Are your photos degrading?
Photos don't last forever. Look at your old pictures under a magnifying glass, and you may well see hundreds of tiny white dots. The emulsion is breaking down. This happens even when stored in an album. Additionally, the surface will get scratched and the edges scuffed. If they are not rescued soon it will be too late; they will be lost forever.
The older the photo the more risk there is of the print failing, as that deterioration accelerates as time passes.
I believe preserving old photos is important, both for us and our future generations. They keep us in touch with our ancestors and are an invaluable historical record.
Restore your photos
You can learn to repair your old photos. You need a good quality scanner, photo editing software like Photoshop or ON1 Photo RAW 2021 , and a graphics tablet. Then, with a careful hand, gently remove the damage using the software's healing and clone tools. Vary the brush size of these repair tools and regularly resample the source point. Next, apply gentle tonal adjustments and sharpening to bring out the details. It does take time and care, but the result is worth the effort.
If this is beyond you, please do ask me how I can help digitalise and restore your old photographs.
A Restoration Story
This 30-year-old photo was scanned in its frame and emailed to me by a friend, David. It is one of the best photos he has of his father, who had died 10 years ago. Sadly, the frame had fallen and the glass smashed. What was worse was the print was stuck to the glass. Close inspection of the scan showed that the emulsion was also starting to fail.
I was able to repair the damage, fill in the gaps where the print had slipped and also remove the distracting telephone wire in the background. I then provided enlargement copies on gallery-grade photographic paper, as well as the digital file, so the image was saved for his family for at least another 100-years.
David was over the moon with the result.
Look in your old albums, use a magnifying glass to carefully examine the prints. Are they speckled with white dots? Or are there creases and tears? Now is the time to fix them.
What causes photos to degrade?
A wide range of factors can cause your photographs to fail, and knowing how to protect them can help with their preservation.
Poor darkroom techniques such as insufficient washing of the prints can lead to a process called sulfiding, which causes the print to turn a yellowish brown. Insufficient fixing in the darkroom can lead to yellow stains on the prints too. Fortunately, we can fix those historical failings if we act soon enough.
However, bad storage is the main culprit of damage. The surface of the print can become abraded by dust and high humidity will weaken the emulsion. Chemicals in the atmosphere, such as air fresheners and fly spray, can damage prints too. Likewise, direct sunlight will cause the print to fade.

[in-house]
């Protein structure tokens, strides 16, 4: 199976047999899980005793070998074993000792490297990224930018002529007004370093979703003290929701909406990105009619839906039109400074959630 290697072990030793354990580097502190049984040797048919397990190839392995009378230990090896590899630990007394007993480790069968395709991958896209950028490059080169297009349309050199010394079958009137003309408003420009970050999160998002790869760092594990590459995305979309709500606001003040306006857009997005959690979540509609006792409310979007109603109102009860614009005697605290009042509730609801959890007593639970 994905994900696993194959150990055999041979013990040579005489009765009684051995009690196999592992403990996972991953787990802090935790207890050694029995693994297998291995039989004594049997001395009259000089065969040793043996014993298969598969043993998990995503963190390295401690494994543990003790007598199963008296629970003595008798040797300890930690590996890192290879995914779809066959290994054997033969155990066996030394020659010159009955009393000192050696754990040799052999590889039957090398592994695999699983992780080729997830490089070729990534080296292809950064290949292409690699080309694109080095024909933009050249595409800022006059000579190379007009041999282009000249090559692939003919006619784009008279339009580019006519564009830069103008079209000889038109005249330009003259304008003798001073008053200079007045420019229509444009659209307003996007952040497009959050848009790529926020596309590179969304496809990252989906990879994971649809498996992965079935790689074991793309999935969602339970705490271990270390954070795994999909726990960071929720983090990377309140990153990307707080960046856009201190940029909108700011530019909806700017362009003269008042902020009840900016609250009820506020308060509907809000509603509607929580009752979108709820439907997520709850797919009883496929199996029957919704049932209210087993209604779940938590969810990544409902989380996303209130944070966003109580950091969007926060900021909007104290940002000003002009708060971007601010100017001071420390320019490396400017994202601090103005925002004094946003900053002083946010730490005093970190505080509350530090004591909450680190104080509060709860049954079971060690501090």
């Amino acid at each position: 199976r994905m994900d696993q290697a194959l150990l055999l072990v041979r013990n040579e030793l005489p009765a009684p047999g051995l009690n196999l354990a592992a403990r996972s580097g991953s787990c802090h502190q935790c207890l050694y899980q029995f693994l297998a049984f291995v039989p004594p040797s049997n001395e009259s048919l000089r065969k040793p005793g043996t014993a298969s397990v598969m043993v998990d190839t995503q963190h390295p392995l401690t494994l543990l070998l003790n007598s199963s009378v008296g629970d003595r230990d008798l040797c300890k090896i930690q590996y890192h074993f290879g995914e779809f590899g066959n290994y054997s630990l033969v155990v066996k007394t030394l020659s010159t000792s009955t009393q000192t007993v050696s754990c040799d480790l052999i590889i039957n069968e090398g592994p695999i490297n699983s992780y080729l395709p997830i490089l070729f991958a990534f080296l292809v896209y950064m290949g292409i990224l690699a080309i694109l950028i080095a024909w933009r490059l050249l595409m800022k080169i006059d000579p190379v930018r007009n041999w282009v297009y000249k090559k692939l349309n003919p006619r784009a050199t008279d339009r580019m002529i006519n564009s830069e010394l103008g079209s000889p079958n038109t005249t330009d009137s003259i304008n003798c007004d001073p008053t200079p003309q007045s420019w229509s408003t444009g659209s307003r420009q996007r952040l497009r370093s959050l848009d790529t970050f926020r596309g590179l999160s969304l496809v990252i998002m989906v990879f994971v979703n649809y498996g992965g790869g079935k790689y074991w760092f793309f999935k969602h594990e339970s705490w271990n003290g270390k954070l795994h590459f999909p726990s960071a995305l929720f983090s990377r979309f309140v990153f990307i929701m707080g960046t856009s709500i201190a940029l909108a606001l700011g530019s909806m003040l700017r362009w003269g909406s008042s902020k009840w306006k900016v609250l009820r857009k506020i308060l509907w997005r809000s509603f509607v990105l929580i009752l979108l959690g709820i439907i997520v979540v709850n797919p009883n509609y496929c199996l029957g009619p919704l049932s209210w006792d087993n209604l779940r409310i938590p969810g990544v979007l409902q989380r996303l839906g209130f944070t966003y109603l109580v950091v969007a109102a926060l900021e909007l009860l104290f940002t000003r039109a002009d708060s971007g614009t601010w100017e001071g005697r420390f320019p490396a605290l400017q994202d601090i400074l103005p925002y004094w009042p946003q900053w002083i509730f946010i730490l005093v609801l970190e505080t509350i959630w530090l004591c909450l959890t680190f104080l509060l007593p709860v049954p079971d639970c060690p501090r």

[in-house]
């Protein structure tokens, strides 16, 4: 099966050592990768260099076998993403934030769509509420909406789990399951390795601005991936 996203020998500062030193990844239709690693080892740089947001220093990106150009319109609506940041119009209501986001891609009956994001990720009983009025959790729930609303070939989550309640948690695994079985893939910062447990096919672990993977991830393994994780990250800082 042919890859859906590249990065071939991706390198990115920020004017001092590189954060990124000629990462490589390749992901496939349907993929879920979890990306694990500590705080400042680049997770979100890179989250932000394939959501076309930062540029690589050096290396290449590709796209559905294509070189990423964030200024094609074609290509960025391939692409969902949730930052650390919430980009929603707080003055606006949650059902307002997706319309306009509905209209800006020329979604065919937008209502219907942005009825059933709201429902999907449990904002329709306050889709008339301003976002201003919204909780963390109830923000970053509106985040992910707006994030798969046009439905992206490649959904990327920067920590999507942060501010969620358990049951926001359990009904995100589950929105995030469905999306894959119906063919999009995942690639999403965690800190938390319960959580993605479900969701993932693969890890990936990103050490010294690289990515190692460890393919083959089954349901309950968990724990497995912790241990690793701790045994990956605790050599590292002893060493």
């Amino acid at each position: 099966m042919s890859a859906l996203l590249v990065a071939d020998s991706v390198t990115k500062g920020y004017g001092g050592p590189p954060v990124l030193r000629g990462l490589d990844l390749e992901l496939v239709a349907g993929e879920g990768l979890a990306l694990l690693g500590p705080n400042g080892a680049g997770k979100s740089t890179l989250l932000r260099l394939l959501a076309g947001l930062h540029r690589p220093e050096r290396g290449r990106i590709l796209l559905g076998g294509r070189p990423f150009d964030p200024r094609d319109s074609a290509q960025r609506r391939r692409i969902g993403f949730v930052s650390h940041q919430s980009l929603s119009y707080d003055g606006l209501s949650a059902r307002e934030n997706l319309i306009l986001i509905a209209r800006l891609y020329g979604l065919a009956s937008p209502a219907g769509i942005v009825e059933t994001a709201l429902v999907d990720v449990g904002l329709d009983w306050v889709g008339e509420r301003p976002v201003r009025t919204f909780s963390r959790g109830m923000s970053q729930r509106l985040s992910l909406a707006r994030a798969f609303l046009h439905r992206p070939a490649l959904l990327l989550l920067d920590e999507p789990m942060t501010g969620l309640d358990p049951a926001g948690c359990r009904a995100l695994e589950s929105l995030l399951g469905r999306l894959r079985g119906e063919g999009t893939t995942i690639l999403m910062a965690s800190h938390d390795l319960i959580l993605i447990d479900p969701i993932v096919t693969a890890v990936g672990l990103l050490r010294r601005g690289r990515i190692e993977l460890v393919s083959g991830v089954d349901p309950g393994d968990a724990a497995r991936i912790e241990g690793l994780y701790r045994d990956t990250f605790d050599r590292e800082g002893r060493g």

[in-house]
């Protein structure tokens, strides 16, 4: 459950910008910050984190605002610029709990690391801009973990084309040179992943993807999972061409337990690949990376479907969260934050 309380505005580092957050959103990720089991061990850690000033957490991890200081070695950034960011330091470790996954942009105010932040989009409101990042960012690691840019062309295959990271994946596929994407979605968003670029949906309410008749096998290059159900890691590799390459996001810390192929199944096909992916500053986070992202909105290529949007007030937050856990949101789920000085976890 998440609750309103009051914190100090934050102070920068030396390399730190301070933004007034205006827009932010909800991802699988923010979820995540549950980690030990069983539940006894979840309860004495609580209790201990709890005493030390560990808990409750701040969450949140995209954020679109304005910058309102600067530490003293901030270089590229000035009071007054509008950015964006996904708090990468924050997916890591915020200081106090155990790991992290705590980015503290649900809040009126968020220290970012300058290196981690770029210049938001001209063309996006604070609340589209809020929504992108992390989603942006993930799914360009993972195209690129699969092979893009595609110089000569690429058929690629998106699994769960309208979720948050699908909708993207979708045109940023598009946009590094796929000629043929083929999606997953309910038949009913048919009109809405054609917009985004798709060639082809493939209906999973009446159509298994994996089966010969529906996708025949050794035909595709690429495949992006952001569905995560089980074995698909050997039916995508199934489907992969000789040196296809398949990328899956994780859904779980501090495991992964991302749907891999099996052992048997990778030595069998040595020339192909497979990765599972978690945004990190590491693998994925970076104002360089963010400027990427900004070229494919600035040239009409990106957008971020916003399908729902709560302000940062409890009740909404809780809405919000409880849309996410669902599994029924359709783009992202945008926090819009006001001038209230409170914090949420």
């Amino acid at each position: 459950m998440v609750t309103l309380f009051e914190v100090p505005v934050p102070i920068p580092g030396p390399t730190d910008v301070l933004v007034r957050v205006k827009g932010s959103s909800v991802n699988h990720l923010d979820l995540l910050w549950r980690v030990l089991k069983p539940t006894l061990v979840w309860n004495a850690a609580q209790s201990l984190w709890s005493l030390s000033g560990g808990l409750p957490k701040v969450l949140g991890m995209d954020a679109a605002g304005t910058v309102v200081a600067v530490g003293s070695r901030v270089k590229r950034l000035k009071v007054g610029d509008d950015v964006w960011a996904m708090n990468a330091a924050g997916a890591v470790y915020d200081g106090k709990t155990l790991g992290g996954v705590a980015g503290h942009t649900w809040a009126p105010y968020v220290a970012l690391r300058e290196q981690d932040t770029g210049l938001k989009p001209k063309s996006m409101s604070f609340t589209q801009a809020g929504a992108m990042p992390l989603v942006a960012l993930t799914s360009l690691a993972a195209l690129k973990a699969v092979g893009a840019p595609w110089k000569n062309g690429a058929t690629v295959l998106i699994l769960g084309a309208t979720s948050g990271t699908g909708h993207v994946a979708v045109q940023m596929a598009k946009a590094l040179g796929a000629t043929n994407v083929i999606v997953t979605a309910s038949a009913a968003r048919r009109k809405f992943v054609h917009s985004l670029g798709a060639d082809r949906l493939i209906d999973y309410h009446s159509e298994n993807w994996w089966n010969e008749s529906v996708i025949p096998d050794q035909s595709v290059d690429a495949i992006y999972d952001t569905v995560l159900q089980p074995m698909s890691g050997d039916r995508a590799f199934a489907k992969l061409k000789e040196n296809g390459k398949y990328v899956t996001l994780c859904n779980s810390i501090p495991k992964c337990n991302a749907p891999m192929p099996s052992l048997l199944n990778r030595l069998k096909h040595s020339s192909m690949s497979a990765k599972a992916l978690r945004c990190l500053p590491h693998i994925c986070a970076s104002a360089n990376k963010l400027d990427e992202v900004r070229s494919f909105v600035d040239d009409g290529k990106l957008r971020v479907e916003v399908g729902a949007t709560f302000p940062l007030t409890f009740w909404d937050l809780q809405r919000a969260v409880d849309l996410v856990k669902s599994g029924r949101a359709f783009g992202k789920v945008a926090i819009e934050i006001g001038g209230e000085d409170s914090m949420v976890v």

Heat will speed up the natural decay. Additionally, apart from physical damage, handling the photographs will cause the acid on your fingers to rub off onto the photograph, corroding the print. Most paper is acidic too and contact with it will damage the photo, as will inappropriate glues. Even the cupboard in which the photos are stored can give off gasses that will destroy them.
The good news is that photos can be saved and, furthermore, modern prints are far more durable. Professionally framed quality prints can be expected to last 80-100 years if kept out of direct sunlight with low humidity and stable temperature conditions.
How to preserve your photos
If you want photos to last, then by far the best thing is to scan them and save them digitally.
Prints and negatives should be stored either in PVC free plastic wallets or between sheets of acid-free and lignin-free archival paper. Polyethylene, polyester and polypropylene wallets are okay to use though. The boxes they are stored in as well as the paper of photo albums should be acid and lignin-free too. Albums should not be the type with the glue and cellophane that hold the pictures in place either as the adhesive can damage the photo. Similarly, never use bulldog or paper clips as the metal can corrode and damage the print.
Store your old photographs in a cool, dark, dry place. Try to find somewhere at a constant temperature around or below 20°C. The humidity levels should be low too, around 50% or below. Therefore, avoid putting them in the loft or garage or any other damp place where the temperature can vary, such as a conservatory or kitchen. Also avoid places where they can be attached by insects or other pests. Don’t put them in a cupboard recently treated with wood preserver either as the fumes may cause damage.
If there is any risk of water damage, from floods or floor mopping, put them up on a high shelf.
Remember to write on the back of photos using a photo-safe permanent marker (I use a Sharpie) and include who is in the picture, plus when and where it was taken. Give the ink time to dry. Don't use a ballpoint as this requires pressure that will damage the photo and the ink isn't permanent. Your descendents will thank you for that. It's disheartening having a multitude of old family pictures with no idea who is in them.